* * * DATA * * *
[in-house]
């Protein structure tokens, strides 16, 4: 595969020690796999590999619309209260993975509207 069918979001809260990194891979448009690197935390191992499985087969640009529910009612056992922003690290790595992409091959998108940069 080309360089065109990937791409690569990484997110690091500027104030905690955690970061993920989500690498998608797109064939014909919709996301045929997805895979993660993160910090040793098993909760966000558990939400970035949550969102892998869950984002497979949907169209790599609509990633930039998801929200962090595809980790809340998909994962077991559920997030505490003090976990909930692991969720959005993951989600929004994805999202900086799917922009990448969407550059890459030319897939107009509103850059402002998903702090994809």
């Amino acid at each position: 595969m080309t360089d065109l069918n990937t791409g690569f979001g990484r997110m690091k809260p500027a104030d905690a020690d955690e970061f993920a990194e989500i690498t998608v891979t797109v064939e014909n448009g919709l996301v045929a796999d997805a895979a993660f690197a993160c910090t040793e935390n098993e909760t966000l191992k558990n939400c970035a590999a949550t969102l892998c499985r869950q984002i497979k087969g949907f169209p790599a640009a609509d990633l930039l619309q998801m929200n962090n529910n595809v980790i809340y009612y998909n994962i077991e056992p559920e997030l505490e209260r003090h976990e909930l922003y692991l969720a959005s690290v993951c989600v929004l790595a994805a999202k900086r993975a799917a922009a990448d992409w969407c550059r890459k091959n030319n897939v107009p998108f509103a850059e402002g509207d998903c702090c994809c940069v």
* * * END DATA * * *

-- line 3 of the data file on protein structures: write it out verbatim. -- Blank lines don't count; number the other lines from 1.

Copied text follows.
């Amino acid at each position: 595969m080309t360089d065109l069918n990937t791409g690569f979001g990484r997110m690091k809260p500027a104030d905690a020690d955690e970061f993920a990194e989500i690498t998608v891979t797109v064939e014909n448009g919709l996301v045929a796999d997805a895979a993660f690197a993160c910090t040793e935390n098993e909760t966000l191992k558990n939400c970035a590999a949550t969102l892998c499985r869950q984002i497979k087969g949907f169209p790599a640009a609509d990633l930039l619309q998801m929200n962090n529910n595809v980790i809340y009612y998909n994962i077991e056992p559920e997030l505490e209260r003090h976990e909930l922003y692991l969720a959005s690290v993951c989600v929004l790595a994805a999202k900086r993975a799917a922009a990448d992409w969407c550059r890459k091959n030319n897939v107009p998108f509103a850059e402002g509207d998903c702090c994809c940069v």